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Bug #3404

DHCP Server Fails to Start on Interfaces that are Slow to Come Online During Boot

Added by Jason Crowley about 5 years ago. Updated about 5 years ago.

Status:
New
Priority:
Normal
Assignee:
-
Category:
DHCP Server
Target version:
-
Start date:
01/22/2014
Due date:
% Done:

50%

Estimated time:
Affected Version:
All
Affected Architecture:
All

Description

When the services_dhcpd_configure() function is called during boot, it will skip interfaces that are not fully online. If all dhcpd-enabled interfaces are not online, dhcpd will fail to start. If only some of the interfaces are online, it will start but not serve dhcp on the slow-to-start interfaces.

The place where we've been able to reproduce this consistently is OpenVPN interfaces that have dhcpd enabled.

Background Information

OpenVPN's native IP-address allocation system does not work with dnsmasq to register clients' IP addresses in DNS. To work around this limitation, we build an OpenVPN tunnel that allows us to obtain IP addresses from pfSense's DHCP server. The dhcpd instance will then go through the normal process to ensure that the client's IP is registered with dnsmasq.

Platform Affected

2.1-RELEASE We're using amd64, but I expect it affects all processor architectures.

Steps to Reproduce

  1. Configure an OpenVPN Server in tap mode. Ensure you've set the following parameters.
    • Device Mode: tap
    • IPv4 Tunnel Network: <blank>
      • We want dhcpd, not openvpn assigning IP addresses.
    • Advanced configuration: server-bridge
      • This enables the DHCP broadcast traffic to traverse the tunnel to the dhcpd instance on the pfSense OpenVPN interface
  2. Configure the OpenVPN interface with a static IP address.
  3. Configure and enable a DHCP server on the OpenVPN interface.
  4. Reboot.
  5. Log in via SSH and execute the following command.
    # ps -axww | grep dhcpd
    ...
    46118  ??  Ss     0:00.09 /usr/local/sbin/dhcpd -user dhcpd -group _dhcp -chroot /var/dhcpd -cf /etc/dhcpd.conf -pf /var/run/dhcpd.pid em0 em2
    
  6. Note that the last two arguments in the dhcpd command line above are the interfaces for dhcpd to listen on. There is not an OpenVPN interface (ovpns1) there. If you try to acquire a DHCP lease over an OpenVPN connection, you will get no response.
  7. Restart dhcpd via the web gui Services page.
    # ps -axww | grep dhcpd
    ...
    69734  ??  Ss     0:00.00 /usr/local/sbin/dhcpd -user dhcpd -group _dhcp -chroot /var/dhcpd -cf /etc/dhcpd.conf -pf /var/run/dhcpd.pid em0 em2 ovpns1
    
  8. Note that the ovpns1 interface is now in the command line. You can now acquire a DHCP lease through your OpenVPN tunnel.

Recommended Solution

One of my coworkers (Micah Mitchell) is working on a simple solution that will add about 10 lines of code to the services_dhcpd_configure() function. This code will check each interface configured with a DHCP server to see that it is up before starting dhcpd. If an interface is not up, it will sleep for 1 second and loop for up to 10 seconds before moving on.

Our initial testing shows this code resolves the problem on the pfSense instances we've tested it on. During boot, we see a two-second delay while services_dhcpd_configure() waits for interfaces to come online prior to launching dhcpd. Expect the code to be submitted within the next day or two.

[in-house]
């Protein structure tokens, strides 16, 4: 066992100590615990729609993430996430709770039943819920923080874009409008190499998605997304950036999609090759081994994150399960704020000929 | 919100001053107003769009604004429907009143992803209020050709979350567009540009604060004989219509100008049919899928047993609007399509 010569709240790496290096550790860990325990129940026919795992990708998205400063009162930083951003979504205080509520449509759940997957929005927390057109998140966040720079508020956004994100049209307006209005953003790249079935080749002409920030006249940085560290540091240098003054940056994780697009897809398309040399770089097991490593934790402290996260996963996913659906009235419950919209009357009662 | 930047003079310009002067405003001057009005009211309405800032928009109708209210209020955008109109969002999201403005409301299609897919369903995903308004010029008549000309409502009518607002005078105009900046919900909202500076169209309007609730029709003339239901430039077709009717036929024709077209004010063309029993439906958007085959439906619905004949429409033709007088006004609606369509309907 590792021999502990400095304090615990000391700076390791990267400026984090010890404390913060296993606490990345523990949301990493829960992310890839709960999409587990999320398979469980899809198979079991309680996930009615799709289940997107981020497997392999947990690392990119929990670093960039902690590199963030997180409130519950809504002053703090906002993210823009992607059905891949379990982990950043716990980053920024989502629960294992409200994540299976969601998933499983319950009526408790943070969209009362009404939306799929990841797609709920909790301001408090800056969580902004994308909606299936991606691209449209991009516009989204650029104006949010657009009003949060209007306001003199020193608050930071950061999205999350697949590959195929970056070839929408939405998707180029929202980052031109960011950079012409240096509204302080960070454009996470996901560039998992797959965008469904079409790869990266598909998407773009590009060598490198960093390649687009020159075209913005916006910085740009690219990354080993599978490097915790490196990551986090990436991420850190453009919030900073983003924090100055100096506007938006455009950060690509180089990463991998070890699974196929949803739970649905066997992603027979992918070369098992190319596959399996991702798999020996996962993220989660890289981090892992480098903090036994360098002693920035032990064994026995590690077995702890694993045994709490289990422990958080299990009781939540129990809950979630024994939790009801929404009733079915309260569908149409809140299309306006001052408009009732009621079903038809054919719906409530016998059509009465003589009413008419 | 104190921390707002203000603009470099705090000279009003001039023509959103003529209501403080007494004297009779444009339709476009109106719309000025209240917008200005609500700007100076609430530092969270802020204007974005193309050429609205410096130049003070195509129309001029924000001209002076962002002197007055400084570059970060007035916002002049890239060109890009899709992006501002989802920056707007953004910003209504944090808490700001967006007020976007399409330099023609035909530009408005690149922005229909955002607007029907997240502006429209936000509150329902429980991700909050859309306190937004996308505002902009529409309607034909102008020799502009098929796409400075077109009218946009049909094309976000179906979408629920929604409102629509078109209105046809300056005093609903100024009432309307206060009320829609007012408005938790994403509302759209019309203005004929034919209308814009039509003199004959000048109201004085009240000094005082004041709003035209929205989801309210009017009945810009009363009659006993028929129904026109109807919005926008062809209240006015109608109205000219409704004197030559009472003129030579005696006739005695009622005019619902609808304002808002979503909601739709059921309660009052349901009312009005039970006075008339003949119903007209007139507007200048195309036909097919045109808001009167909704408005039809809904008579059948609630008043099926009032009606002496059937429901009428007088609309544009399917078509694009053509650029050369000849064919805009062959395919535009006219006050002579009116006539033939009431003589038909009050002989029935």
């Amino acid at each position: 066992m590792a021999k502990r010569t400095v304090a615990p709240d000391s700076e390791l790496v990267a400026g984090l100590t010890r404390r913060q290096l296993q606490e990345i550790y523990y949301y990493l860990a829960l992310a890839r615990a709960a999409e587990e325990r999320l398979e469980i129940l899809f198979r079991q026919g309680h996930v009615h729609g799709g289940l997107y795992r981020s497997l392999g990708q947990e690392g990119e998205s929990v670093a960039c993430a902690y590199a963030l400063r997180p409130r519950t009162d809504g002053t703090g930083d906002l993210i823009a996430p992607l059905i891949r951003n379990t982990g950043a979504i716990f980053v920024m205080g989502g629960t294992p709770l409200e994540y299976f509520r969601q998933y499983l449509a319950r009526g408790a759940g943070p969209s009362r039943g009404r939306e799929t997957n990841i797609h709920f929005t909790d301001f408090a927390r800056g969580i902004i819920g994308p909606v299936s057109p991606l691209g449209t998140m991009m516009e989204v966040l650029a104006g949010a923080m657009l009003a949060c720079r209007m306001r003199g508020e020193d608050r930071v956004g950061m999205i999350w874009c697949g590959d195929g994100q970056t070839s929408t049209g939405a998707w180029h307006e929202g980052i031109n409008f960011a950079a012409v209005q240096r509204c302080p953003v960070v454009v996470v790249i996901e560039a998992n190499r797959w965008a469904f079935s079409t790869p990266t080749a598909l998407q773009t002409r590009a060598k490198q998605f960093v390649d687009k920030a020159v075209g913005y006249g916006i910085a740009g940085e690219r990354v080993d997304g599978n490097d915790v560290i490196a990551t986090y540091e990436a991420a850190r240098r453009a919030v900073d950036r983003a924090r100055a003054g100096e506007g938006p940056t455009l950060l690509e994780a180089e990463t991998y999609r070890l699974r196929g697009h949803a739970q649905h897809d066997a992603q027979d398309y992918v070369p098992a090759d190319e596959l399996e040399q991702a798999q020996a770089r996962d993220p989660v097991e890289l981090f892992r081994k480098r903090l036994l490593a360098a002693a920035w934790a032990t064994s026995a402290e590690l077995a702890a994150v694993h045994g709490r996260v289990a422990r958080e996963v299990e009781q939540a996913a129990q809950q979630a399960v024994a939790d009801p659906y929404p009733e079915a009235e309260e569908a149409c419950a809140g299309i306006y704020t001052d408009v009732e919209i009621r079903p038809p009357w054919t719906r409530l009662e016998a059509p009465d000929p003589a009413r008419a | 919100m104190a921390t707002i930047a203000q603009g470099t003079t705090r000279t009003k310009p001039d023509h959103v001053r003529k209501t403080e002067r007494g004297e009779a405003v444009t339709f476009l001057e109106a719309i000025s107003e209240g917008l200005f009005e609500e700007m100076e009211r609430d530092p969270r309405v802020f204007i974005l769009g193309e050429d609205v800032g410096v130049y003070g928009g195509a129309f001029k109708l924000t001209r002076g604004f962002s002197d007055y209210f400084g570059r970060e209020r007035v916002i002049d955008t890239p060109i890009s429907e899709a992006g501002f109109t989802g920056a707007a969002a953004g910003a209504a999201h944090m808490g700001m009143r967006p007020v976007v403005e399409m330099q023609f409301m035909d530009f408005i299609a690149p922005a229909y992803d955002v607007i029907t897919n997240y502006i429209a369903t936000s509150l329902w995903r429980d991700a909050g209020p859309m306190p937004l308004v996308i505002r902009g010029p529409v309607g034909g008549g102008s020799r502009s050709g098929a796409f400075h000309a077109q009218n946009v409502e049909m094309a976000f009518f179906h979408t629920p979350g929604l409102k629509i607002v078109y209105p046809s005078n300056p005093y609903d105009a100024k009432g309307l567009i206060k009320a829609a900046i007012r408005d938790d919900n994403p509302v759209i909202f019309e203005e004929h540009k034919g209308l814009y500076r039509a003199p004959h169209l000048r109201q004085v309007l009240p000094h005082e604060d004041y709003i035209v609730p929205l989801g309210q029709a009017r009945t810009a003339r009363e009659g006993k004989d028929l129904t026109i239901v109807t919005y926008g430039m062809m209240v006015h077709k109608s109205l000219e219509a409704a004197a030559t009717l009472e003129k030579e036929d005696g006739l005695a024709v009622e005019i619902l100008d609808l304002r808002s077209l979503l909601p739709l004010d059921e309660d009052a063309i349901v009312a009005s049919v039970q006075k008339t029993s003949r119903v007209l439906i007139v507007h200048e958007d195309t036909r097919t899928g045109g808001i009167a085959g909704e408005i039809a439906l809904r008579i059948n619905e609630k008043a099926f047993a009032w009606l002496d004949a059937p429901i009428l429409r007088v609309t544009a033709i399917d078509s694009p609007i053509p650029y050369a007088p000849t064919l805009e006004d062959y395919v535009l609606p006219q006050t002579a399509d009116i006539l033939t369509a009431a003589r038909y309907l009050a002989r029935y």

services.inc.patch (945 Bytes) services.inc.patch Micah Mitchell, 01/22/2014 12:43 PM
openvpn.inc.patch (981 Bytes) openvpn.inc.patch Jason Crowley, 01/24/2014 08:07 AM

History

#1 Updated by Ermal Luçi about 5 years ago

The proper solution for this is to bounce the dhcpd when the openvpn link comes up.
Check rc.newwanip[v6] script on this and there is the proper solution to be added.

From what i see dhcpd is not bumped from this script with the frame that dhcpd cannot run on dynamic interfaces.
Though some more checks can be added there to aid the need.

#2 Updated by Micah Mitchell about 5 years ago

I have attached a patch file for /etc/inc/services.inc

This will have the services_dhcpd_configure() function check the config for enabled interfaces with enabled dhcp servers and then give the interface up to 10 seconds to come up before continuing on. This is based on the same logic that used with checking if ppp(oe) interfaces have come online.

This code only waits if both the interface and dhcp server are enabled and the interface is not up.

I have tested this on the gateway that Jason was referencing above and it did fix our issue. It only added a 2 second delay during boot to allow the OpenVPN interface to come up. If no OpenVPN interfaces are enabled, there is no delay during boot.

#3 Updated by Ermal Luçi about 5 years ago

Please read my comment on the proper solution.
This is a workaround/hack for your local installation.

#4 Updated by Jason Crowley about 5 years ago

Thanks for the help Ermal. When I try to bounce dhcpd in the rc.newwanip script, I run into a problem where it appears that multiple instances of rc.newwanip are running simultaneously. Because of this, they try to write the dhcpd.conf file and start dhcpd on top of each other. I get output like this.

rc.newwanip: The command '/usr/local/sbin/dhcpd -user dhcpd -group _dhcp -chroot /var/dhcpd -cf /etc/dhcpd.conf -pf /var/run/dhcpd.pid em0 em2' returned exit code '1', the output was 'Internet Systems Consortium DHCP Server 4.2.5-P1 Copyright 2004-2013 Internet Systems Consortium. All rights reserved. For info, please visit https://www.isc.org/software/dhcp/ Wrote 4 leases to leases file. Listening on BPF/em2/1e:07:96:ec:8e:4e/172.28.68.224/27 Sending on BPF/em2/1e:07:96:ec:8e:4e/172.28.68.224/27 Listening on BPF/em0/ca:32:32:49:19:1d/172.28.68.0/25 Sending on BPF/em0/ca:32:32:49:19:1d/172.28.68.0/25 Can't bind to dhcp address: Address already in use Please make sure there is no other dhcp server running and that there's no entry for dhcp or bootp in /etc/inetd.conf.